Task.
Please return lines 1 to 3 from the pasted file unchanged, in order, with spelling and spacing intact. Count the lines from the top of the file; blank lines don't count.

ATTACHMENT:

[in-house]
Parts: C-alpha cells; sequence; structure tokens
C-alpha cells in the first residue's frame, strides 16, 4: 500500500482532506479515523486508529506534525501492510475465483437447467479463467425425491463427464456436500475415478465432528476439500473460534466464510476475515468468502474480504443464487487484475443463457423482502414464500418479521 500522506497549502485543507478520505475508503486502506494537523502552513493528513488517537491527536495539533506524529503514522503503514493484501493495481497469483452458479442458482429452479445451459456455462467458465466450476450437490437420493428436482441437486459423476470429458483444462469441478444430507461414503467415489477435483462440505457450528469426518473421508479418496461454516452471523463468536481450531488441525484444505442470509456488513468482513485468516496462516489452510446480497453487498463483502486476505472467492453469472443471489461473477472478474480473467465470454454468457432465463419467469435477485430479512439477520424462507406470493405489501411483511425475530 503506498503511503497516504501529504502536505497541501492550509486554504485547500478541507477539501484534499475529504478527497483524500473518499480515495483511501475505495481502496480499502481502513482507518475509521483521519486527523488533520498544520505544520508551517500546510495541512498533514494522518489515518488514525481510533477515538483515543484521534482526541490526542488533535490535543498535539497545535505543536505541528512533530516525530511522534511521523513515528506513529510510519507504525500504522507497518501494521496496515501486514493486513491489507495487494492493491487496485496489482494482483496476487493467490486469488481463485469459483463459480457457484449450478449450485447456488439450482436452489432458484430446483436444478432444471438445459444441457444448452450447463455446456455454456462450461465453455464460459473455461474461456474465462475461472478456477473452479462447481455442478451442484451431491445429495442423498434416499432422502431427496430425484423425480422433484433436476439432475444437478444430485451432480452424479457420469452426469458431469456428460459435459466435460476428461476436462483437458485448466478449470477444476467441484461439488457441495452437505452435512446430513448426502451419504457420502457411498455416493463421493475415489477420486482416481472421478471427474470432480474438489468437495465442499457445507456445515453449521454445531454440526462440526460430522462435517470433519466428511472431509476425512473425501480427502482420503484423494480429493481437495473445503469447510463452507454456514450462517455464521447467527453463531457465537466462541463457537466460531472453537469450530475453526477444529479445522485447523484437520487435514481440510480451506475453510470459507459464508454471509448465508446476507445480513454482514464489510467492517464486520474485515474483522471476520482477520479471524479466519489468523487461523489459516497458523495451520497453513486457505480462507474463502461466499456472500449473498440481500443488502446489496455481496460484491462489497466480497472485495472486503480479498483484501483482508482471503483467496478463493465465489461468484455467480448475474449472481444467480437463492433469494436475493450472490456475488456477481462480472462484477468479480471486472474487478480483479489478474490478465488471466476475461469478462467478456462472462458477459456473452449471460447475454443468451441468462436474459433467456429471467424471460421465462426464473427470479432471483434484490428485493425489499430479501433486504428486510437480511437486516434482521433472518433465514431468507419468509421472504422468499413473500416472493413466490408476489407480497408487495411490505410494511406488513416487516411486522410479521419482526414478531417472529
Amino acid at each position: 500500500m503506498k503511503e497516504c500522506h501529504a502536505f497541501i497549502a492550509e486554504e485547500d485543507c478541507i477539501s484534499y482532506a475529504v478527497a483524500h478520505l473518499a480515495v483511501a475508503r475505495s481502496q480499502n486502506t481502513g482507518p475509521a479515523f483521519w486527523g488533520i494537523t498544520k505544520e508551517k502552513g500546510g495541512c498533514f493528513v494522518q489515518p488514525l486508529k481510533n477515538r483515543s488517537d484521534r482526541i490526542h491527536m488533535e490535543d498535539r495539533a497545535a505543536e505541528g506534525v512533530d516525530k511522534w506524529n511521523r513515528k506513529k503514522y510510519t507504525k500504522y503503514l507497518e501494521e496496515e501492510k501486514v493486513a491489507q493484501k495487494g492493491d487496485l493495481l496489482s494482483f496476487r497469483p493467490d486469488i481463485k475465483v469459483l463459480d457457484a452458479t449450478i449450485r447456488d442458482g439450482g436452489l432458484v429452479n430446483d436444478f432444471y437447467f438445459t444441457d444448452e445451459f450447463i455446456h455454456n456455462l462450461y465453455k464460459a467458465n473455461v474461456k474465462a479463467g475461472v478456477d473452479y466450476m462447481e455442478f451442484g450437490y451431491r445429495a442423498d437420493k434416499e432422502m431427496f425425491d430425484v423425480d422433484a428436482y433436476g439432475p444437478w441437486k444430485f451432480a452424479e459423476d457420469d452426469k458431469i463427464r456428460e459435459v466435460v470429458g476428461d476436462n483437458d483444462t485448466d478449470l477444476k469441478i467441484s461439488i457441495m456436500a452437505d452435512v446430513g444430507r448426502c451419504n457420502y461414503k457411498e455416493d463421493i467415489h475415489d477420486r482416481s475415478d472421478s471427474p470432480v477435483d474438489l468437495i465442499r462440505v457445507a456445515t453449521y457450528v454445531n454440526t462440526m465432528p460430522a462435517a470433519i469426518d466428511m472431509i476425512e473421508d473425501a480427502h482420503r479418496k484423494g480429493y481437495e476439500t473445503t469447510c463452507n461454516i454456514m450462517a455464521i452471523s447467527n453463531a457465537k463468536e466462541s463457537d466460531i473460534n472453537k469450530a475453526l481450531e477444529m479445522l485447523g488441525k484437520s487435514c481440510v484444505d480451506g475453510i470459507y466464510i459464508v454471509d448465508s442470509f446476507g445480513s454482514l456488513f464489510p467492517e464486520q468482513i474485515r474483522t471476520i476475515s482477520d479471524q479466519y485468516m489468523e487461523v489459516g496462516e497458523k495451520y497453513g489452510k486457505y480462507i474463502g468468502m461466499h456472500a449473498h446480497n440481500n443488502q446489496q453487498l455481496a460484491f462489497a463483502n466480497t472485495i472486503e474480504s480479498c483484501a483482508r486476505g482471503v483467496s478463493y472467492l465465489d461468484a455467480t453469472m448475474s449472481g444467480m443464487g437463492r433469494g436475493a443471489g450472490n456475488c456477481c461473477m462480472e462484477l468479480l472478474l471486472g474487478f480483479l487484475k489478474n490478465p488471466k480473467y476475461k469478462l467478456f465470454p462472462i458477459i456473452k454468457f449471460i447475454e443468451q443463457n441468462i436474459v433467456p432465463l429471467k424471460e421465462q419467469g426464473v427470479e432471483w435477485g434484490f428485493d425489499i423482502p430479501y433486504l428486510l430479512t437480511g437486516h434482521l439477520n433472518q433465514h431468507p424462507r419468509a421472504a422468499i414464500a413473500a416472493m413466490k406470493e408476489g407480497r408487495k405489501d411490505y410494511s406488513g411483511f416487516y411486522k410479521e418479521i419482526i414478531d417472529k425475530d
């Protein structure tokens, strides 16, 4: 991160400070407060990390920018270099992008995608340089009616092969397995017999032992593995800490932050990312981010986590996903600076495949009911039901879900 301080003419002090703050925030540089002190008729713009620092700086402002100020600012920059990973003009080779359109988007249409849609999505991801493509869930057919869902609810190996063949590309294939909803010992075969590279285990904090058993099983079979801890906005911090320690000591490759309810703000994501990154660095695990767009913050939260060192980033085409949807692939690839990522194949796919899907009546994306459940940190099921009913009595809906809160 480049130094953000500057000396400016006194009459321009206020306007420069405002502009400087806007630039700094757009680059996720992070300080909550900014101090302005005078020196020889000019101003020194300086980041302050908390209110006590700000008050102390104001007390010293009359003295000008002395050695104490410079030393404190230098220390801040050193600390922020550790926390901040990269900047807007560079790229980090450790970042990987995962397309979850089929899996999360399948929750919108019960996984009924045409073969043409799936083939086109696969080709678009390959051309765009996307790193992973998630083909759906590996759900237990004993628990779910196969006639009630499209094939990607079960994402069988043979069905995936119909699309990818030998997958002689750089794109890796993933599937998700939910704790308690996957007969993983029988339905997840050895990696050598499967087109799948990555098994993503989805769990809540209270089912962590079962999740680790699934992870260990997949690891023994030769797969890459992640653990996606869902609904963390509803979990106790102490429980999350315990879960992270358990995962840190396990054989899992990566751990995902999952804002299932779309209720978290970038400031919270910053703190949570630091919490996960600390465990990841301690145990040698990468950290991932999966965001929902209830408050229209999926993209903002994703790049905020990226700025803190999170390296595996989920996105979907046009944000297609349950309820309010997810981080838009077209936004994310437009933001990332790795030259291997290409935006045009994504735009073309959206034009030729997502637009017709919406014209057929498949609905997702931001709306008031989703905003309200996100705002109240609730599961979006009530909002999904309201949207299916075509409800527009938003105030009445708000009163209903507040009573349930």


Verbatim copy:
[in-house]
Parts: C-alpha cells; sequence; structure tokens
C-alpha cells in the first residue's frame, strides 16, 4: 500500500482532506479515523486508529506534525501492510475465483437447467479463467425425491463427464456436500475415478465432528476439500473460534466464510476475515468468502474480504443464487487484475443463457423482502414464500418479521 500522506497549502485543507478520505475508503486502506494537523502552513493528513488517537491527536495539533506524529503514522503503514493484501493495481497469483452458479442458482429452479445451459456455462467458465466450476450437490437420493428436482441437486459423476470429458483444462469441478444430507461414503467415489477435483462440505457450528469426518473421508479418496461454516452471523463468536481450531488441525484444505442470509456488513468482513485468516496462516489452510446480497453487498463483502486476505472467492453469472443471489461473477472478474480473467465470454454468457432465463419467469435477485430479512439477520424462507406470493405489501411483511425475530 503506498503511503497516504501529504502536505497541501492550509486554504485547500478541507477539501484534499475529504478527497483524500473518499480515495483511501475505495481502496480499502481502513482507518475509521483521519486527523488533520498544520505544520508551517500546510495541512498533514494522518489515518488514525481510533477515538483515543484521534482526541490526542488533535490535543498535539497545535505543536505541528512533530516525530511522534511521523513515528506513529510510519507504525500504522507497518501494521496496515501486514493486513491489507495487494492493491487496485496489482494482483496476487493467490486469488481463485469459483463459480457457484449450478449450485447456488439450482436452489432458484430446483436444478432444471438445459444441457444448452450447463455446456455454456462450461465453455464460459473455461474461456474465462475461472478456477473452479462447481455442478451442484451431491445429495442423498434416499432422502431427496430425484423425480422433484433436476439432475444437478444430485451432480452424479457420469452426469458431469456428460459435459466435460476428461476436462483437458485448466478449470477444476467441484461439488457441495452437505452435512446430513448426502451419504457420502457411498455416493463421493475415489477420486482416481472421478471427474470432480474438489468437495465442499457445507456445515453449521454445531454440526462440526460430522462435517470433519466428511472431509476425512473425501480427502482420503484423494480429493481437495473445503469447510463452507454456514450462517455464521447467527453463531457465537466462541463457537466460531472453537469450530475453526477444529479445522485447523484437520487435514481440510480451506475453510470459507459464508454471509448465508446476507445480513454482514464489510467492517464486520474485515474483522471476520482477520479471524479466519489468523487461523489459516497458523495451520497453513486457505480462507474463502461466499456472500449473498440481500443488502446489496455481496460484491462489497466480497472485495472486503480479498483484501483482508482471503483467496478463493465465489461468484455467480448475474449472481444467480437463492433469494436475493450472490456475488456477481462480472462484477468479480471486472474487478480483479489478474490478465488471466476475461469478462467478456462472462458477459456473452449471460447475454443468451441468462436474459433467456429471467424471460421465462426464473427470479432471483434484490428485493425489499430479501433486504428486510437480511437486516434482521433472518433465514431468507419468509421472504422468499413473500416472493413466490408476489407480497408487495411490505410494511406488513416487516411486522410479521419482526414478531417472529